On March 9, 2017, in the wrongful death train accident case of Coutlakis v. CSX Transp., Inc., No. 160277, the Virginia Supreme Court held that “the continuing nature of a plaintiff’s contributory negligence does not automatically bar the application of the last clear chance doctrine”. Id. at 8. Coutlakis reversed and remanded Richmond Circuit Court’s dismissal on demurrer, where Plaintiff’s decedent was killed from behind by a passing train while walking adjacent to railroad tracks and listening to music with earbuds. Id. at 1-2.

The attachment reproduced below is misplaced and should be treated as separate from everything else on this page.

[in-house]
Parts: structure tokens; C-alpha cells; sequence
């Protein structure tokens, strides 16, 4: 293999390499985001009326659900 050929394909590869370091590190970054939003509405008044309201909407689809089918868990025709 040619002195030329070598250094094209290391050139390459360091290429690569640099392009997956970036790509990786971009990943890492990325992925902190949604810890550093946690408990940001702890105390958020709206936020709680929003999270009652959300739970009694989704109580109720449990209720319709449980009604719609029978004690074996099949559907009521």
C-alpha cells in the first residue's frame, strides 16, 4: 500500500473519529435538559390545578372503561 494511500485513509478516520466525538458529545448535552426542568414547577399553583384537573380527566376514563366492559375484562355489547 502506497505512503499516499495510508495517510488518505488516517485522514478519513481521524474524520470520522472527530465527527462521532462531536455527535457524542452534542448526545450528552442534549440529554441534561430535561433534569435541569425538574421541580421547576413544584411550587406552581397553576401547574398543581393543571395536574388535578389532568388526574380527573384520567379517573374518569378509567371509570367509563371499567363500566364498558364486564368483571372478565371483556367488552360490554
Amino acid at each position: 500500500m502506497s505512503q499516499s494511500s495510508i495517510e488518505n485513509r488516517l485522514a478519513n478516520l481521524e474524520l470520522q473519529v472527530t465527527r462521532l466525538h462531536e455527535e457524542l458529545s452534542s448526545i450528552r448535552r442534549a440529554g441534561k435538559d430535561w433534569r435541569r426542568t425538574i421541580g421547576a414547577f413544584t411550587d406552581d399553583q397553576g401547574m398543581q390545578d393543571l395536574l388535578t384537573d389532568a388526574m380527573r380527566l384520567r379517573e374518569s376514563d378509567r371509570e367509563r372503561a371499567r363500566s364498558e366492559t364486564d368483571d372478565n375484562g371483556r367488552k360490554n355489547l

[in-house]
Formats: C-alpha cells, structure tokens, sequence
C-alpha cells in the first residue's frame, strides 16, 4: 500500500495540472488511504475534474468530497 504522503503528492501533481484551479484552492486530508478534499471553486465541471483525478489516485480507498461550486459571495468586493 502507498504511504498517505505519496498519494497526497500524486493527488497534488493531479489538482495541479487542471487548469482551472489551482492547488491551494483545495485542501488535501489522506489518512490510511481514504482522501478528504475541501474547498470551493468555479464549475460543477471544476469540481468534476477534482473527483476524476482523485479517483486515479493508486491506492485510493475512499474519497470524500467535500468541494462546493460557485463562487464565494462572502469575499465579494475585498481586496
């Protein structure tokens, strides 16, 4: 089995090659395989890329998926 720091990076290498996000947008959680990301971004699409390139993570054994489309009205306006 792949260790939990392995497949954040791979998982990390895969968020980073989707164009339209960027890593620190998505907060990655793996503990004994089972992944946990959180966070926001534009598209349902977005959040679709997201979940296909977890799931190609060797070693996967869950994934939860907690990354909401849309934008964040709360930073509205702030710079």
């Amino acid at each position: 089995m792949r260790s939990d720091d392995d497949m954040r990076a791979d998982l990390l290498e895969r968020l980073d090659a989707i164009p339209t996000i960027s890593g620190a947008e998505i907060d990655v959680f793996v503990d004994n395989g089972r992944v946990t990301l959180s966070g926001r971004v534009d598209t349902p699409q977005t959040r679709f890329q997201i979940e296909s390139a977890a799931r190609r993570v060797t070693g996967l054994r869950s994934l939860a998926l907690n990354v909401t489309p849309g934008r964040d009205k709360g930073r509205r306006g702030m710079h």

Coutlakis recognized that last clear chance applies to a “helpless plaintiff” who is “unable to remove himself” from peril and to an “inaltentive plaintiff” who is “unconscious of his peril”. Id. at 3. Coutlakis also recognized that the last clear chance doctrine does not apply to a victim’s “willful and wanton negligence,” but that willful and wanton negligence is a question of fact. Id. at 8.

Concurring alone in Coutlakis, Justice McClanahan emphasized that Plaintiff bears the burden of proving last clear chance. Id. at 9. She also observed that last clear chance doctrine does not apply to a “helpless” victim whose “physical incapacity was produced by voluntary intoxication,” and questioned whether it would apply where “a victim’s inattentiveness was produced by voluntary obstruction of his senses”. Id. at 9-10.